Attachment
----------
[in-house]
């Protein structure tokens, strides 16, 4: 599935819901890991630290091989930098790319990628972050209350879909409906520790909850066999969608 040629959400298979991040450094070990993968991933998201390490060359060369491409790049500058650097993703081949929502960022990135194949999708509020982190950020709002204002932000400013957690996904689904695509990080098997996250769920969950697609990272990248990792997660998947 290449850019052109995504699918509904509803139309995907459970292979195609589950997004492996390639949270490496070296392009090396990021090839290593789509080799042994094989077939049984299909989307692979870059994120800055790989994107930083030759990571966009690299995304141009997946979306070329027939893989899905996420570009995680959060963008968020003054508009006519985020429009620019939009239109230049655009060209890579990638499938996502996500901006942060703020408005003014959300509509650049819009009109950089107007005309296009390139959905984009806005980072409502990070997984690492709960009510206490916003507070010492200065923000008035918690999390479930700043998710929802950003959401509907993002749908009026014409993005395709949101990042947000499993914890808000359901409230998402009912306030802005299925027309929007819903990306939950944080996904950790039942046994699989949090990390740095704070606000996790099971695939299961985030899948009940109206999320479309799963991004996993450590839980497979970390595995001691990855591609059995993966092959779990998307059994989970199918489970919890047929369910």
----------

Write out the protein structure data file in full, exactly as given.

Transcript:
[in-house]
């Protein structure tokens, strides 16, 4: 599935819901890991630290091989930098790319990628972050209350879909409906520790909850066999969608 040629959400298979991040450094070990993968991933998201390490060359060369491409790049500058650097993703081949929502960022990135194949999708509020982190950020709002204002932000400013957690996904689904695509990080098997996250769920969950697609990272990248990792997660998947 290449850019052109995504699918509904509803139309995907459970292979195609589950997004492996390639949270490496070296392009090396990021090839290593789509080799042994094989077939049984299909989307692979870059994120800055790989994107930083030759990571966009690299995304141009997946979306070329027939893989899905996420570009995680959060963008968020003054508009006519985020429009620019939009239109230049655009060209890579990638499938996502996500901006942060703020408005003014959300509509650049819009009109950089107007005309296009390139959905984009806005980072409502990070997984690492709960009510206490916003507070010492200065923000008035918690999390479930700043998710929802950003959401509907993002749908009026014409993005395709949101990042947000499993914890808000359901409230998402009912306030802005299925027309929007819903990306939950944080996904950790039942046994699989949090990390740095704070606000996790099971695939299961985030899948009940109206999320479309799963991004996993450590839980497979970390595995001691990855591609059995993966092959779990998307059994989970199918489970919890047929369910």